Supporters’ Trust public meeting... round-up of the the launch of Project: Proud To Be
The NTFC Supporters’ Trust laid bare their hopes for the future for the Cobblers when they staged a public open meeting at a Northampton town centre hotel on Sunday afternoon.
The Trust officially launched their Project: Proud To Be plan at the Park Inn by Radisson hotel, with a crowd of around 100 supporters turning out to hear what Trust chairman Andy Roberts, fellow Trust director Kevin Simons, and the invited guest speakers had to say.
The Cobblers are currently owned and ran by chairman Kelvin Thomas and board members David Bower and Mike Wailing, with the trio rescuing the club from the brink of extinction back in November, 2015.
The Trust though say they have become particularly frustrated with the lack of progress on the development of the east stand and the land around the PTS Academy Stadium, and are keen for the club to look into a community ownership model.
Exeter City are one such club that is owned and run by the club’s supporters, and their chairman Nick Hawker was at the Park Inn to explain how that works on Sunday, as was Ashley Brown of Supporters Direct, who also played a key role in the Portsmouth Supporters Trust taking control of Pompey back in 2013.
Town chairman Thomas has made no secret of the fact that he would be willing to sell the Cobblers if the right buyer and deal comes along, and has consistently said he will only sell to somebody he believes can take the club forward.
The Trust, which was the first such organisation to be formed back in 1992 when the Cobblers were in the midst of another financial crisis, are keen for the club’s supporters to take more of an active role in the running of their club.
But one of the key questions is how could they afford to do it?
Sunday’s meeting lasted for three hours, but it was right at the end, indeed the final answer to the final question from the floor, that was perhaps the most revealing.
When asked initially if the Trust felt it had sufficient financial backing to seriously puchase and run the football club, Simons simply offered up the answer: ‘Yes.”
He was pressed on the matter though, and said: “I am going to be quite open and say we had conversations with Kelvin last year, about a potential takeover, that would be Trust led, with a backer.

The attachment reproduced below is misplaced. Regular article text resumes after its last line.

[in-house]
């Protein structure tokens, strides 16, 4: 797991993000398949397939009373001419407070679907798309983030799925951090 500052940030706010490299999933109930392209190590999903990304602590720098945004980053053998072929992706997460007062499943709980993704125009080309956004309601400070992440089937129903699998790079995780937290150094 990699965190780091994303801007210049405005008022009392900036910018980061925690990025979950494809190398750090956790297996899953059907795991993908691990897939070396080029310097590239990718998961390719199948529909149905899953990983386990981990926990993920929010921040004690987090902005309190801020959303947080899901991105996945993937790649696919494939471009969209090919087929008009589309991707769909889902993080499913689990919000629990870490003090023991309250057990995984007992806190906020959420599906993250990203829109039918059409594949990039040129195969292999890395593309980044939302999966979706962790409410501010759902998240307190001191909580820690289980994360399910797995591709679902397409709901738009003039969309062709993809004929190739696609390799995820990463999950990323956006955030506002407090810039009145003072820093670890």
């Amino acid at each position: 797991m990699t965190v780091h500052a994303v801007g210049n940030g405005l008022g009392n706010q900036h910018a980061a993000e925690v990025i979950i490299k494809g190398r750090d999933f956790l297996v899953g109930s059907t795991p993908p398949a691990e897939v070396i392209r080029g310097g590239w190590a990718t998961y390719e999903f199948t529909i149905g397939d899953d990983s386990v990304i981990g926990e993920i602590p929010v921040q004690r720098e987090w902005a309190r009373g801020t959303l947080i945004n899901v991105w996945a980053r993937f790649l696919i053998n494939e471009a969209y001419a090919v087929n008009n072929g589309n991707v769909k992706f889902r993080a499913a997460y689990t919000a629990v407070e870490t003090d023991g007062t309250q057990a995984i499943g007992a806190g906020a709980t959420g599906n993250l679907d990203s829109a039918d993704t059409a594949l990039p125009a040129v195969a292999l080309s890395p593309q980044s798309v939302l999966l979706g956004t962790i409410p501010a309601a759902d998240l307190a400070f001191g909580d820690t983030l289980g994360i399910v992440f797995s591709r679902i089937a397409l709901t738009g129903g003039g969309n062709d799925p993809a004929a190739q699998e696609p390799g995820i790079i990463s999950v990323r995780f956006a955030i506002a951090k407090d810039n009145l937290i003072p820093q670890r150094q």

“When it came to valuation, we were a long way apart, and that is what it boils down to.
“It is like buying a house. You can put your house up for sale for £200,000 and it’s the same price as every other house in the street, you are going to have a good chance of selling it.
“Put it up for £500,000 and you are probably not going to have any willing buyers, you are not even going to get any interest or viewings.
“So we are acutely aware of the commercial sensitivity surrounding the backer at that time.
“There have been other backers emerge since, and I have said previously that they have potentially different motivations (Simons had spoken earlier of investors being interested in the land surrounding the stadium), but the purpose of this meeting wasn’t to say ‘we are going to launch a bid for the Cobblers’.
“I think we would be naive in the extreme to think that.
“What this meeting was about is exploring the opportunity, exploring the options, listening to what other clubs have done, and just take that away and think about things.
“This is not about launching a bid, I don’t even think the time is right for a bid, because if you look at what Portsmouth had to do in an emergency situation, you are talking about 18 months of planning.
“We have to go through all of the legal hoops of constructing a share issue, we don’t do that overnight. You need legal advice, you need advice from accountants.
“But the backers we have spoken to, have the financial wherewithal to support the club, be it for five years or whatever.”
And he added: “We don’t know what Kelvin’s longer-term ambitions might be, and we certainly don’t know what David Bower’s ambitions might be because we have never met him.